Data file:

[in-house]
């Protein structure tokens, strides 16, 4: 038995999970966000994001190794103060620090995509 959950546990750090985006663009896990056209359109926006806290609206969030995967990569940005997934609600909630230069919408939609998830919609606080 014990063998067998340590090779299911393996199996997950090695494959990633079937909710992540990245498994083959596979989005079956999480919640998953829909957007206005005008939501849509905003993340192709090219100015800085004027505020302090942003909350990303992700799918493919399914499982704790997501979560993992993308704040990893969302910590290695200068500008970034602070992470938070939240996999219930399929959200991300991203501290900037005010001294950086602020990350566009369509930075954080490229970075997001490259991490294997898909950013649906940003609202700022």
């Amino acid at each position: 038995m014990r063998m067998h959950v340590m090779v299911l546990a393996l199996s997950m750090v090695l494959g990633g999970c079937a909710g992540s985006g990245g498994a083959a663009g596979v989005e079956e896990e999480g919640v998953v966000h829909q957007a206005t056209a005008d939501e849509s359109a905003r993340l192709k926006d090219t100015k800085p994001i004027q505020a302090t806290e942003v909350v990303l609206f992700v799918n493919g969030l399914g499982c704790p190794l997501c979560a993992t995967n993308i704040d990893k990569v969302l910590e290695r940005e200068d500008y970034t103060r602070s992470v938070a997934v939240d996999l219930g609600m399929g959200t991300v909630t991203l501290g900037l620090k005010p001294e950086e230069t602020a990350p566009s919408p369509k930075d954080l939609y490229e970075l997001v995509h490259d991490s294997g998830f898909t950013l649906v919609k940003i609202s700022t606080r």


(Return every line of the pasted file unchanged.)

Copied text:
[in-house]
């Protein structure tokens, strides 16, 4: 038995999970966000994001190794103060620090995509 959950546990750090985006663009896990056209359109926006806290609206969030995967990569940005997934609600909630230069919408939609998830919609606080 014990063998067998340590090779299911393996199996997950090695494959990633079937909710992540990245498994083959596979989005079956999480919640998953829909957007206005005008939501849509905003993340192709090219100015800085004027505020302090942003909350990303992700799918493919399914499982704790997501979560993992993308704040990893969302910590290695200068500008970034602070992470938070939240996999219930399929959200991300991203501290900037005010001294950086602020990350566009369509930075954080490229970075997001490259991490294997898909950013649906940003609202700022």
């Amino acid at each position: 038995m014990r063998m067998h959950v340590m090779v299911l546990a393996l199996s997950m750090v090695l494959g990633g999970c079937a909710g992540s985006g990245g498994a083959a663009g596979v989005e079956e896990e999480g919640v998953v966000h829909q957007a206005t056209a005008d939501e849509s359109a905003r993340l192709k926006d090219t100015k800085p994001i004027q505020a302090t806290e942003v909350v990303l609206f992700v799918n493919g969030l399914g499982c704790p190794l997501c979560a993992t995967n993308i704040d990893k990569v969302l910590e290695r940005e200068d500008y970034t103060r602070s992470v938070a997934v939240d996999l219930g609600m399929g959200t991300v909630t991203l501290g900037l620090k005010p001294e950086e230069t602020a990350p566009s919408p369509k930075d954080l939609y490229e970075l997001v995509h490259d991490s294997g998830f898909t950013l649906v919609k940003i609202s700022t606080r």